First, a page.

Although it is tempting to join the ‘peak demand’ bandwagon, as investors it is important to understand the impact that different technologies (and their timing) have on energy prices.
Our UK expert on BREXIT and our chief global strategist respond to Japan’s concern about its investments in the UK.
QE policies have had a material impact on bond yields and valuations. We believe that the evolution of these policies will be more important than fundamentals in indicating when bonds can break the cycle of ever-declining yields.
Central bank policy from the US, Japan and Europe are strongly affecting the current global fixed income markets. New Zealand and Canadian economies also face continued pressure.
Given how important central bank policies are for the pricing of assets, our focus has to be on what they do next. If debt monetisation were to occur, it would have significant implications for equity investing.
Asia ex-Japan equities extended its upward momentum in August, returning 3.4% in US Dollar (USD) terms and outperforming MSCI World by 3.3%.
USTs ended marginally lower in August as the market adjusted to the possibility of a Fed rate hike, buoyed by sustained resilience in the labour market.
In our view, electric vehicles will have significant implications (both positive and negative) for many sectors, particularly automotive and oil, presenting investors with interesting opportunities, particularly in Asia.
The prevailing market view on the region remains negative, mainly centring on China's debt problem and general doubts about Abenomics. We focus on some aspects of this negativity from a sovereign balance sheet perspective and conclude that the potential dangers are overstated.
Oil production in Nigeria has been severely hampered in recent months as local militant group, the Niger Delta Avengers, have committed numerous attacks on oil pipelines in the region, materially lowering the country’s oil production. Our Emerging Market (EM) debt team in London take a closer look the political situation in Nigeria, the origins of the conflict, prospects for its potential resolution and its impact on global oil prices.
Many market commentators have been speculating that we are finally coming to the end of the bond rally that has endured for the past 35 years. It's worth noting that this is nothing new—we have heard similar suggestions many times before over recent years.
Given the release of the second quarter data, we update our decade-long theme about improving corporate governance in Japan.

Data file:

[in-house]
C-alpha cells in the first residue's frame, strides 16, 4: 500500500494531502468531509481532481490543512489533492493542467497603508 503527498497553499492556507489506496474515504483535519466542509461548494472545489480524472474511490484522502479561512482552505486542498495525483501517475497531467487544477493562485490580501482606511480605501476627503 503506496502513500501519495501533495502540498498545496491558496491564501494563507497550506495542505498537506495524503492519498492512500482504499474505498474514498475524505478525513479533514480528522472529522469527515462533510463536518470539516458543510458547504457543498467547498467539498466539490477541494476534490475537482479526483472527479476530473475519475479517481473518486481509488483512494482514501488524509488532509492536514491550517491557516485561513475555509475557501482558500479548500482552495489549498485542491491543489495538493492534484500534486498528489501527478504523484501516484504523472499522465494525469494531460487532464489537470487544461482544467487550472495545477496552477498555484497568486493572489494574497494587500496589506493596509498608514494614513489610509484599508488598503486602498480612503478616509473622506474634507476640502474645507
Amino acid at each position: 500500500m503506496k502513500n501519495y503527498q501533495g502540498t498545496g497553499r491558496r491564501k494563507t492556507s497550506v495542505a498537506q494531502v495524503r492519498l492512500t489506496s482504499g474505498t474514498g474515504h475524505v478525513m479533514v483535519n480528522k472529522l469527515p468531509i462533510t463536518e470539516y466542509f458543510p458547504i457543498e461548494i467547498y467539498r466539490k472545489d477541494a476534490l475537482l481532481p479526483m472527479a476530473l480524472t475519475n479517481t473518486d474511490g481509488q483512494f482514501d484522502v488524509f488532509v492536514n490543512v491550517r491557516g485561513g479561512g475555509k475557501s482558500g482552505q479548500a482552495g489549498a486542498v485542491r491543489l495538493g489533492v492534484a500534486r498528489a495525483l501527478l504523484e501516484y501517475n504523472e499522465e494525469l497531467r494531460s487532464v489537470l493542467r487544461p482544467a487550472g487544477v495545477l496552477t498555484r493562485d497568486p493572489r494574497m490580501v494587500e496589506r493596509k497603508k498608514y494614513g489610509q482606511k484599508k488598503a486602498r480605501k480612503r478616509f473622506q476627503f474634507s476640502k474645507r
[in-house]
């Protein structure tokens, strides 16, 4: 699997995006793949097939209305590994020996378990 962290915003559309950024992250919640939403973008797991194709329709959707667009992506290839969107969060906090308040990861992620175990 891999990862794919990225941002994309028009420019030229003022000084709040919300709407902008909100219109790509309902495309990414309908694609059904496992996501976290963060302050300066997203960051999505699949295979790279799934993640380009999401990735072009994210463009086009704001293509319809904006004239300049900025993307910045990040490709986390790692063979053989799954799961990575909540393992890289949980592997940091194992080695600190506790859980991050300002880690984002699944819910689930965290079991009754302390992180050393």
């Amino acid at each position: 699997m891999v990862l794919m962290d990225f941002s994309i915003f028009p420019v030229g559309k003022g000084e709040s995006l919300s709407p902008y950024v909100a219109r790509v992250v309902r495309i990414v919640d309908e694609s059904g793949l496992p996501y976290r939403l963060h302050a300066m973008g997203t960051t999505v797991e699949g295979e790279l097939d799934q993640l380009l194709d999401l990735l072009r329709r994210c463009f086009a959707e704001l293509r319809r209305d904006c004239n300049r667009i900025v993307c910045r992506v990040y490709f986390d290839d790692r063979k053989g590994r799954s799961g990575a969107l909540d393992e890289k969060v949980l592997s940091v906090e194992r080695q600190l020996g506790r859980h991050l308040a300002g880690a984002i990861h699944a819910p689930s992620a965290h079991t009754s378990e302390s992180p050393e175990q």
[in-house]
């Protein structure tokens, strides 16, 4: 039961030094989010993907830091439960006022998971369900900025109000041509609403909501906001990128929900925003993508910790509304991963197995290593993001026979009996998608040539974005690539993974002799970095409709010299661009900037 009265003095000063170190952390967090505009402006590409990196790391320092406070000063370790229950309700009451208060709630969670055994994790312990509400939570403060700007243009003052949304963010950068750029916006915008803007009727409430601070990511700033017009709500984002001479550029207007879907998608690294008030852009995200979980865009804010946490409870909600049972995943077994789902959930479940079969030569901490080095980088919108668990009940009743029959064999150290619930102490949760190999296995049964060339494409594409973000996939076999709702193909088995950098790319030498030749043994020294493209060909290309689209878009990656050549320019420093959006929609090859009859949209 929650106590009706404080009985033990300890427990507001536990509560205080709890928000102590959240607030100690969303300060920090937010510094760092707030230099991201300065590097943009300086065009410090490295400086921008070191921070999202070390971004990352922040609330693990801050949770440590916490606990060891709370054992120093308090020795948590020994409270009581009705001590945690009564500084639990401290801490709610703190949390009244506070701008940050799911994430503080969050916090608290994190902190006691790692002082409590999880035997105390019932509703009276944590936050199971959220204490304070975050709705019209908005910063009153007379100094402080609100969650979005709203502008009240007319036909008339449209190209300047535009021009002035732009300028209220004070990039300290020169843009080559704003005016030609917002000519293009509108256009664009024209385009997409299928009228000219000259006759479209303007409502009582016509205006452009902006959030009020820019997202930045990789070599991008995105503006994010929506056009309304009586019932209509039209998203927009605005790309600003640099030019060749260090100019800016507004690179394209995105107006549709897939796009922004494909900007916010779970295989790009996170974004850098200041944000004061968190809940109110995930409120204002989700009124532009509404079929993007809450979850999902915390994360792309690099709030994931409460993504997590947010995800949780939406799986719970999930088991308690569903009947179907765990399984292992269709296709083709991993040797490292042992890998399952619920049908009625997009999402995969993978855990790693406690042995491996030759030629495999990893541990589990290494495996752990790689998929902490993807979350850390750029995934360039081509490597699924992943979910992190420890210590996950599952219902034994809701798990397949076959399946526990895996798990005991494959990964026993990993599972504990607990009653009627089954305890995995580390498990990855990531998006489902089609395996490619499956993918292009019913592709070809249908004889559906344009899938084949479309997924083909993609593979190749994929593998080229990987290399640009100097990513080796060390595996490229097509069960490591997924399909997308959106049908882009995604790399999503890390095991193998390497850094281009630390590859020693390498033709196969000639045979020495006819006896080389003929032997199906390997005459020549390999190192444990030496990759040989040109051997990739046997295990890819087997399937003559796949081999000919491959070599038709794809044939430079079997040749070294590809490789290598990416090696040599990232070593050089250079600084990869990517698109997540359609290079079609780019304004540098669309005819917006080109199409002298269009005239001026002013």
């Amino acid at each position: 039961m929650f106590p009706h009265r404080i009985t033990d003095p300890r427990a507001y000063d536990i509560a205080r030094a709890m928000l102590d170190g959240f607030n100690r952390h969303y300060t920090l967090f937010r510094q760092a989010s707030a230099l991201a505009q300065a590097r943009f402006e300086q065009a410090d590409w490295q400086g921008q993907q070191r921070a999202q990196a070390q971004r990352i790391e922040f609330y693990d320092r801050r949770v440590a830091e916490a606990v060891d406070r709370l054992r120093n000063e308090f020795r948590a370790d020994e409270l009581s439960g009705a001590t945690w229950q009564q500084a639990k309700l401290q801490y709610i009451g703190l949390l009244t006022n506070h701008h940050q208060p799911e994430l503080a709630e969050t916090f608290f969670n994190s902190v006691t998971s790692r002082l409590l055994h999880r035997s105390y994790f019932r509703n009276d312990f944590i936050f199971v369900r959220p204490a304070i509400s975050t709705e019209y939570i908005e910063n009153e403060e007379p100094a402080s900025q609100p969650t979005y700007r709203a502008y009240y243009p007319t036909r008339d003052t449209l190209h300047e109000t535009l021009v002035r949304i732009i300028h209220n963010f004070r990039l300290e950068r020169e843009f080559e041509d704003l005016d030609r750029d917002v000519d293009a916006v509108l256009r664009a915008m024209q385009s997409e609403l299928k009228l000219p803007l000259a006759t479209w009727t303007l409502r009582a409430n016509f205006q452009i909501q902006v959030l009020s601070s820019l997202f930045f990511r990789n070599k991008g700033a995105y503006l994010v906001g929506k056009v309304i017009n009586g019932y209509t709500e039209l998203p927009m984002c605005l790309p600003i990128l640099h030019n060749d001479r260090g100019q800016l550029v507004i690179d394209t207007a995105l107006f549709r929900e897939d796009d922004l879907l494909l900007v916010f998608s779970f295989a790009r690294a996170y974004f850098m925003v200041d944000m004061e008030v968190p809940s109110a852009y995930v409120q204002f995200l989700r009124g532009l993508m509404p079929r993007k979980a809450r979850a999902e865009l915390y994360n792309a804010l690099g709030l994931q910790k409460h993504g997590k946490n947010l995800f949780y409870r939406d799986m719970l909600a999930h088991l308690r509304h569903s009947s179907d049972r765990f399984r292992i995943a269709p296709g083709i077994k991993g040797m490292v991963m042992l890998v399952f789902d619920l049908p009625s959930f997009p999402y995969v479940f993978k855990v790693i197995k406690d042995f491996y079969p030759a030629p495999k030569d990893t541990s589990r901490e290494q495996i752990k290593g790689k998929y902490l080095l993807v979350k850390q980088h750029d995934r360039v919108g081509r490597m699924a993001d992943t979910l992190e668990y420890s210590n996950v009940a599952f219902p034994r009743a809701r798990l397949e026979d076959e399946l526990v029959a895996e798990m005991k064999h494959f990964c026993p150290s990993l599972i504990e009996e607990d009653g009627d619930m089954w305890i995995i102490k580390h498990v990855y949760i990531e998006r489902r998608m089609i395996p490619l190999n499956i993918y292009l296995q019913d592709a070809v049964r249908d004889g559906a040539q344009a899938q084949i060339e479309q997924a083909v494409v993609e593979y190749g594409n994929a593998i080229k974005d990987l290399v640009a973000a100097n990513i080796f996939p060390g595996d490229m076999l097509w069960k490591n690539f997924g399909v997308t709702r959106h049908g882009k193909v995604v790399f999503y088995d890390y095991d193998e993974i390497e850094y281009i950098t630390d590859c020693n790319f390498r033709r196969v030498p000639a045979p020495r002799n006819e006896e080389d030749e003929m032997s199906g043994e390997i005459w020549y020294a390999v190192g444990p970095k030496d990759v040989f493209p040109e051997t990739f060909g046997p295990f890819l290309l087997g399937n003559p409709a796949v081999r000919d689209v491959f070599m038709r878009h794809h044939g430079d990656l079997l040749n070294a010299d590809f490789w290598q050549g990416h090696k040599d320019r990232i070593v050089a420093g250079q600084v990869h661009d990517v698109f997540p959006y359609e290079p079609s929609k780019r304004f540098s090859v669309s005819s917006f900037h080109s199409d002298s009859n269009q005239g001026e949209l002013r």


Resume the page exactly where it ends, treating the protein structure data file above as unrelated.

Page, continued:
Having conducted a significant number of client meetings over recent weeks, one feature that has struck is that amongst this, albeit probably rather biased, sample group, there would seem to be a distinct desire to sell risks – although few people have actually done so yet.
Another summer has passed in the northern hemisphere and any Brexit-related jitters appear a distant memory. Global equities have rallied almost 10% since the June lows, with most markets now in positive territory for the year.
In developed markets, global bonds have benefited from recent flows out of Japan into positive-yielding markets. The New Zealand and Canadian economies face continued pressure and a September US rate rise is now looking more unlikely.
Japan is a consensus-driven culture and improved corporate governance is now the consensus. There are clear signs that many companies are moving towards more shareholder-oriented management.
US Treasury (UST) yields ended July mixed: yields of shorter maturities climbed, whilse those of longer maturities fell.
Asia ex Japan equities rose by 4.8% in USD terms in July, outpacing global equities. Hopes for monetary and fiscal stimulus led to strong buying of Asian equities.
The CEO of our Indian joint venture and our senior EM portfolio manager in London analyze the great importance of recent legislative developments in India.
At -3% in year on year terms, China’s published rate of reserve money growth appears exceptionally weak and certainly far at odds with the ECB’s 40% rate of base money growth or even the Bank of Japan’s 26% YoY rate.